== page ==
As an activist who has advocated for human rights for more than a decade, Aabir has also grown concerned for her physical safety. Once, when she was speaking at a public briefing in Washington, DC, a man who was a leading editor with a government newspaper in her home country interrupted the event and shouted insults at her. At another event in Geneva, she was stalked by state media journalists trying to provoke her and catch her anger on camera. Whenever Aabir meets a new person from the region, she wonders if they could be working for the government. Whenever she stays at a new hotel, she scans the room for listening devices. Because of several judicial cases pending against her and an arrest warrant issued by her home country’s government, Aabir carefully considers her travel itinerary to avoid being arrested in transit and extradited. Human rights organizations wanting to work with her must do extensive risk assessments, and not all of them have the resources and willingness to do so.

Meanwhile, like Shirin, Sana also left behind her activism, feeling that the pre-2011 environment of fear that once stunted political action among the Syrian diaspora has returned.


Host States and Big Tech


Viyan is a Kurdish activist based in Germany. Like other women activists we spoke to, she has received violent threats and harassment, including emails with photos and videos showing female Kurdish fighters being tortured, raped or mutilated after being killed.

In 2021, Viyan filed a legal complaint against a persistent attacker who stalked and threatened her on social media for months, espousing a pan-Turkist racist ideology and support for the government of Azerbaijan. The case was taken over by Germany’s Staatsschutz, a police section tasked with handling politically motivated crimes. After some time, the police identified the individual, who had other complaints against him, and searched his house in a town near Frankfurt. The action reassured Viyan that the police would protect her. Since then, however, she has not received any updates about her case and wonders if, after her reporting, the perpetrator might be even more motivated to attack.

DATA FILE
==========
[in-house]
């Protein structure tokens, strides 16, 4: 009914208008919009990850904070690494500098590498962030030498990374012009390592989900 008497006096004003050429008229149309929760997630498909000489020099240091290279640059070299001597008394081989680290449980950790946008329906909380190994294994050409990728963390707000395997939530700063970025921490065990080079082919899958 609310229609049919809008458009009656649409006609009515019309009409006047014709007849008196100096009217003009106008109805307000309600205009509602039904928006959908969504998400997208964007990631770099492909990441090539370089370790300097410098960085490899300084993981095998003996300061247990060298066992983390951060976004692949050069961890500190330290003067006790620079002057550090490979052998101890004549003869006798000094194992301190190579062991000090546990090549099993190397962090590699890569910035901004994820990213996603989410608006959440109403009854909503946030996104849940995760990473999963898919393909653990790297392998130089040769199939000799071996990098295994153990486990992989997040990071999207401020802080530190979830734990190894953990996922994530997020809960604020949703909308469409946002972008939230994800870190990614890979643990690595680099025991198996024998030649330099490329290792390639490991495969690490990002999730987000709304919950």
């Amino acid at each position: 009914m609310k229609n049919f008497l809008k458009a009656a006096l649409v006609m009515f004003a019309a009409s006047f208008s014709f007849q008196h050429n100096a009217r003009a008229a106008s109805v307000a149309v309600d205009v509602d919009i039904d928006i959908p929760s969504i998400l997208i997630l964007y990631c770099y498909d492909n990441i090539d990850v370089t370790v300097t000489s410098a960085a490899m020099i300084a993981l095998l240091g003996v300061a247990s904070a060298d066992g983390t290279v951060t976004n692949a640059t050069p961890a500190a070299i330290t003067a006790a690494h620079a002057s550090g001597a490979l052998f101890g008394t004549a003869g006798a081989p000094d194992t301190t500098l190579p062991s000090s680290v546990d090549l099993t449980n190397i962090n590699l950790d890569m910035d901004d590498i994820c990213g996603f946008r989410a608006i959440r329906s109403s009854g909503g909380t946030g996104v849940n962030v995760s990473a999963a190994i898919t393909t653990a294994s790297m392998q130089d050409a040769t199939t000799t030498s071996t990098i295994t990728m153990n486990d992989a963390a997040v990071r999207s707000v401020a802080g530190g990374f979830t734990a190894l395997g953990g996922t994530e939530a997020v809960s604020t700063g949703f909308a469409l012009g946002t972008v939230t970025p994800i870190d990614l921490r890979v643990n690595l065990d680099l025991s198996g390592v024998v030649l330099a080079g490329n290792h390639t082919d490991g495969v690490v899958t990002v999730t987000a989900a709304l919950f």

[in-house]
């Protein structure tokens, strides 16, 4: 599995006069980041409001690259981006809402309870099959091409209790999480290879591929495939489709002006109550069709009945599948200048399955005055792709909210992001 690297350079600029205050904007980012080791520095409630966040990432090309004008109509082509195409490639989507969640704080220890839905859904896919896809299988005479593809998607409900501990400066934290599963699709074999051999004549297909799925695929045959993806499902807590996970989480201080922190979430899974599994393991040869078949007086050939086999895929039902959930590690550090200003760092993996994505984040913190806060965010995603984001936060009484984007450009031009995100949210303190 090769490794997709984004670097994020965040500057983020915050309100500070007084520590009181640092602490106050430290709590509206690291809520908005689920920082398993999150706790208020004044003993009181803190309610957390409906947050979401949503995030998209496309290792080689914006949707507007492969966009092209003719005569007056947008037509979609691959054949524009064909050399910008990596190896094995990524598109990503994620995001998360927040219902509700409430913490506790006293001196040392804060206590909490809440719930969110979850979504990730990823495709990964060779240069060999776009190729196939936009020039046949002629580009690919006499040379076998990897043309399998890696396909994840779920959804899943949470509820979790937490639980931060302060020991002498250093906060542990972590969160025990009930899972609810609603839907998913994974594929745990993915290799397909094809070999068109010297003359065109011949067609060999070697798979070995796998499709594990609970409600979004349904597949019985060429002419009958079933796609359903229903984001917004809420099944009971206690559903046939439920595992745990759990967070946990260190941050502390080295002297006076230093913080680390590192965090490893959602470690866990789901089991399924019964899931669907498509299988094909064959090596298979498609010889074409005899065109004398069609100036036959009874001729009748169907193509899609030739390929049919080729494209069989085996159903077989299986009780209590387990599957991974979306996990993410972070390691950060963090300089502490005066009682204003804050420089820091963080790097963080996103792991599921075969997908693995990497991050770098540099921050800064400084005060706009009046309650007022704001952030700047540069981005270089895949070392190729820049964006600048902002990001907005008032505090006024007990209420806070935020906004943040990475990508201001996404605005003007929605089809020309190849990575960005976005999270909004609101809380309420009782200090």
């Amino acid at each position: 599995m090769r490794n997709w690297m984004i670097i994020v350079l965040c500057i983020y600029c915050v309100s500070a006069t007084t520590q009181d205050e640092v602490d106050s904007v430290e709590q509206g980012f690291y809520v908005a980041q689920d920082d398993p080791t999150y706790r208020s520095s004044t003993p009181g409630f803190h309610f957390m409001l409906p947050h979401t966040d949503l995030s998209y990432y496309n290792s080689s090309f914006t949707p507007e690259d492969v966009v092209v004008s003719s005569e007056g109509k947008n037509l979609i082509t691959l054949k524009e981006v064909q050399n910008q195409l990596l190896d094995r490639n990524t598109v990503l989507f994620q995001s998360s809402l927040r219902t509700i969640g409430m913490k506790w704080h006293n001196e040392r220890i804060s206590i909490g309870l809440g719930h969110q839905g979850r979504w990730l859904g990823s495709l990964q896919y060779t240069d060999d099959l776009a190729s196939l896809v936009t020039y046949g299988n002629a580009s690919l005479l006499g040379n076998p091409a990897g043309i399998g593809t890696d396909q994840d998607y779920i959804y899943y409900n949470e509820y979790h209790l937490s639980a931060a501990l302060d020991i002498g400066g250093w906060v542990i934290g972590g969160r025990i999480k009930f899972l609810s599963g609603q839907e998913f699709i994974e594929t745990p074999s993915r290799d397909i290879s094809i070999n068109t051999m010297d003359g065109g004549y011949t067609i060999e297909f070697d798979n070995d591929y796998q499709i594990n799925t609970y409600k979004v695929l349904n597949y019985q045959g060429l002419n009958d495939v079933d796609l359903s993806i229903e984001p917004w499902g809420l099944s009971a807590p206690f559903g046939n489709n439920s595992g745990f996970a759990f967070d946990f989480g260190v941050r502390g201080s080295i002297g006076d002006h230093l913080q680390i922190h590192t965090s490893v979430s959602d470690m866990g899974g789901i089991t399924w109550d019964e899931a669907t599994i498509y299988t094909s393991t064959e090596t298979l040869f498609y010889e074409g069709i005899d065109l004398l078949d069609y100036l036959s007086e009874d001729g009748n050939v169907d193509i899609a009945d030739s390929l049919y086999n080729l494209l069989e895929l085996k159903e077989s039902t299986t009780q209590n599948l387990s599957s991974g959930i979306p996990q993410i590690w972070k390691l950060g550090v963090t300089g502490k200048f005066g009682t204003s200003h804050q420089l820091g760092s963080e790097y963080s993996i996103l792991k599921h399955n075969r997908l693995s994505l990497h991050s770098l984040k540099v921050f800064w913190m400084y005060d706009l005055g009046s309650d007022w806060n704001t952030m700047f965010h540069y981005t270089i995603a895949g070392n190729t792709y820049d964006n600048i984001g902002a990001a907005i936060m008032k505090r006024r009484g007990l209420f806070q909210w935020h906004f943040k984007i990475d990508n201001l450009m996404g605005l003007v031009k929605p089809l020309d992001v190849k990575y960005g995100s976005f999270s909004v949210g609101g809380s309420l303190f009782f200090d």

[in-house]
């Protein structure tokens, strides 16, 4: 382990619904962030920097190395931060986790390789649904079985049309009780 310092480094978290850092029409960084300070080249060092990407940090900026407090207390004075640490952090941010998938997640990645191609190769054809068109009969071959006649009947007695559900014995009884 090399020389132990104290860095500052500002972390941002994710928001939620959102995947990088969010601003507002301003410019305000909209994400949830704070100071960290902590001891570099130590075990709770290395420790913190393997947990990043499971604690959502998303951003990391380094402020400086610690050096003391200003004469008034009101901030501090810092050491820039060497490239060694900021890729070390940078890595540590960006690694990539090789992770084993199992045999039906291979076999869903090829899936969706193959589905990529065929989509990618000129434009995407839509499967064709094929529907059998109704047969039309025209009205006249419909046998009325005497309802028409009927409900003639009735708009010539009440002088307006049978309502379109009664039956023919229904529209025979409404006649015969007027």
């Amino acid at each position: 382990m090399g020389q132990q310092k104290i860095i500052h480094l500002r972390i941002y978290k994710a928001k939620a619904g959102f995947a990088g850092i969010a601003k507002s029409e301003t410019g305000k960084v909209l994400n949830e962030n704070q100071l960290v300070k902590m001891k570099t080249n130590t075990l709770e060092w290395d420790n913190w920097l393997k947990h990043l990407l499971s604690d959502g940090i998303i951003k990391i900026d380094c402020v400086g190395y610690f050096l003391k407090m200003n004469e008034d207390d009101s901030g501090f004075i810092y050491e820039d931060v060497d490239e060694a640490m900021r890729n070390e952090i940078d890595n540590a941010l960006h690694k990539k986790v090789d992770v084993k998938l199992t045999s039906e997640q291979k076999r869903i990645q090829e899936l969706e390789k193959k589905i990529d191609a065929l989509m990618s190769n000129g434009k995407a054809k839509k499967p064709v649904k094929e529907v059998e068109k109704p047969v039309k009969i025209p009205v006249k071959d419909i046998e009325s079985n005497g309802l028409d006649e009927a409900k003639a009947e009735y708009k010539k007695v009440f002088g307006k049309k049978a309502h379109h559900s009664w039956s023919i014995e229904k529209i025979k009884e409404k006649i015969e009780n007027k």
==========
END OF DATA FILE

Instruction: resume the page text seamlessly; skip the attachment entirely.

More frustrating was her short exchange with one of the police officers. The officer told her bluntly that threats against Kurdish activists—who often find themselves in the crossfire from governments like Turkey, Iran and Azerbaijan—and their supporters, were simply not a priority. Some prominent Turkish and Iranian journalists in Germany have received police protection, but authorities there and elsewhere are often unaware of the extent of transnational repression and the variety of tactics. As a result, the activists we interviewed were generally skeptical about the usefulness of reporting threats to the police.

Much like reporting to state authorities, reporting online abuse and smear campaigns to social media companies like X (formerly Twitter), Meta and Instagram is a cumbersome process that most of the time has little impact. To systematically document the attacks and report the involved accounts, victims of online abuse must sift through heaps of violent messages and provide detailed descriptions, including links and screenshots, prompting them to relive the trauma of being singled out for attack.

For activists devoting all of their focus and energy to speaking up against a repressive regime, this process can seem overwhelming, as Maha, a women rights defender from Saudi Arabia points out. Notifying Twitter of an attack against her would take an extra effort that she simply cannot afford. “Unless it was from a public account with an obvious identity and enough followers, then I would try to document this. And I did raise it to Twitter but I don’t know what they did. You never know how to track that complaint,” she says.

So far, the most effective way to get support from social media platforms is to have inside contacts at the companies, which some activists and organizations have built over the years but which is inaccessible to most of the targeted community.

At X—which remains a central platform for activists from the region—the profound changes since Elon Musk’s takeover in October 2022 have disrupted such essential ties. Massive layoffs included staff crucial to countering and moderating disinformation and hate speech. Shirin remembers trying to report attacks that were happening against her shortly after Musk’s takeover. “I reported it internally to Twitter,” she said. “And they didn’t remove it. I reported it again. It just stayed.” Following the overhaul of the platform’s policies under Musk, groups like the Center for Countering Digital Hate have observed an overall sharp increase in racist, homophobic and misogynistic hate speech. Twitter’s parent company X Corp. subsequently sued the Center for this research.